It occurs to me that in 100 years we have come full circle.The article below stated that very few people could receive Fessenden's transmission unless they were "equipped with Fessenden's wireless receivers' or maybe there were
some early crystal radios in the hands of experimenters that night.At any rate, here we are, 100 years later and very few in the U.S. can receive free over the air digital TV transmissions because there are relatively few receivers either for sale or that work.
Tonight's ABC World News program added to the problem by stating that most people can't
get digital TV because they don't realize they need a subscription for it.With disinformation like that at the network level, OTA will be gone soon after 2009.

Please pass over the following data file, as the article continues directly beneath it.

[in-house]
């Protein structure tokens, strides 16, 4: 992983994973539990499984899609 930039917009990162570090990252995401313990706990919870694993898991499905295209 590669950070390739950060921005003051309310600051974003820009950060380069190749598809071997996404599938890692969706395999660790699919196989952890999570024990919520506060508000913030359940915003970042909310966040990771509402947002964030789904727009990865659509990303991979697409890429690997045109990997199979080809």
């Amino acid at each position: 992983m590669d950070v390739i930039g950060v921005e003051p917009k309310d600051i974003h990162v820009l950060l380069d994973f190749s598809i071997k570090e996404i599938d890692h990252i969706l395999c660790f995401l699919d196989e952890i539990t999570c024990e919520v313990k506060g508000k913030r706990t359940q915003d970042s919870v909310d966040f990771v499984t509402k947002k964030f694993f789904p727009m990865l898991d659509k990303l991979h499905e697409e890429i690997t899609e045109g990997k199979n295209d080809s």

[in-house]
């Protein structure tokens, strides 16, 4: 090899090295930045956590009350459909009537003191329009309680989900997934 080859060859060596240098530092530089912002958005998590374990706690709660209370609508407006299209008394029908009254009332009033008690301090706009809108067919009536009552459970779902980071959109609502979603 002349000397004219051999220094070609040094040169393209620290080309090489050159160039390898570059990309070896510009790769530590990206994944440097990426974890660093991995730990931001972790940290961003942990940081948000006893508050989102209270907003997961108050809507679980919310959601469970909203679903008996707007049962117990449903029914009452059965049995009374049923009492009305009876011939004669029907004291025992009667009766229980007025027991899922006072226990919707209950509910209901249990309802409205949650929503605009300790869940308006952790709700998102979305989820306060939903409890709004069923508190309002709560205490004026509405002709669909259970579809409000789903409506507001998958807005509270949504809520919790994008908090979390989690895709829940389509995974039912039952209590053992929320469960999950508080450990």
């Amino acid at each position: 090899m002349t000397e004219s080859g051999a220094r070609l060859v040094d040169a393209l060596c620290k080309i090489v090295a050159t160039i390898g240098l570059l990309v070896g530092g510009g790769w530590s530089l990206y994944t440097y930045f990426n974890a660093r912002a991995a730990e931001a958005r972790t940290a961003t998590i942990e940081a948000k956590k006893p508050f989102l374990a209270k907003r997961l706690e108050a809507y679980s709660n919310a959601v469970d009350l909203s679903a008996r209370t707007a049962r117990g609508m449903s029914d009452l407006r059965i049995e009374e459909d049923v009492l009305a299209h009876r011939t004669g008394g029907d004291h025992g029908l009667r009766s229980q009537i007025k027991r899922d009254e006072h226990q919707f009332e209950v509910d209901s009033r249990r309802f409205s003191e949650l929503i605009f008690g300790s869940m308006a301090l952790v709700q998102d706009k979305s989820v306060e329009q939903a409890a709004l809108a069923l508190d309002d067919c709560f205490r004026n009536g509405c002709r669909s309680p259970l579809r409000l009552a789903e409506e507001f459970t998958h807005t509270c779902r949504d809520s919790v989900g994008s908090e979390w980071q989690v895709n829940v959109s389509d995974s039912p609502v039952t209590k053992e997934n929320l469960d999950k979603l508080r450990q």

http://www.southgatearc.org/news/december2006/king_of_the_radio_waves.htm>, a Canadian physicist named Reginald Fessenden <http://en.wikipedia.org/wiki/Reginald_Fessenden> presented the world's first wireless radio broadcast from his transmitter at Brant Rock, MA. The transmission included Christmas music and was heard by radio operators on board US Navy and United Fruit Company ships equipped with Fessenden's wireless receivers at various distances over the South and North Atlantic, and in the West Indies. Fessenden was a key rival of Marconi <http://en.wikipedia.org/wiki/Guglielmo_Marconi> in the early 1900s who, using morse-code, succeeded in passing signals across the Atlantic in 1901. Fessenden's work was the first real departure from Marconi's damped-wave-coherer system for telegraphy <http://www.ieee.ca/millennium/radio/radio_differences.html> and represent the first pioneering steps toward radio communications and radio broadcasting. He later became embroiled in a long-running legal dispute over the control of his radio-related patents, which were eventually acquired by RCA."John Willkie wrote:Apparently, I was wrong on the date. It was december 24th 1906.John Willkie------------------------------------------------------------------------From: opendtv-bounce@xxxxxxxxxxxxx [mailto:opendtv-bounce@xxxxxxxxxxxxx] On Behalf Of John WillkieSent: Tuesday, December 26, 2006 2:41 PM To: opendtv@xxxxxxxxxxxxx Subject: [opendtv] Broadcasting is 100 years oldUnless I've done something wrong with my math, within an hour of my sending this message, "broadcasting" will be 100 years old.Broadcasting in the sense of electronic wireless communications transmitted from a single point and intended for simultaneous reception by members of the general public at multiple locations.The event was of course the transmission, on Cape Cod, on the evening of December 26, 1906, by Professor Reginald E. Fessenden, of poetry and a musical selection. Not a single dot-dash.Since there were few to none receivers (the Audion tube was a few years in the future), I've never heard of any reception reports.May broadcasting's next 100 years be as dynamic and prolific as the last 100.John Willkie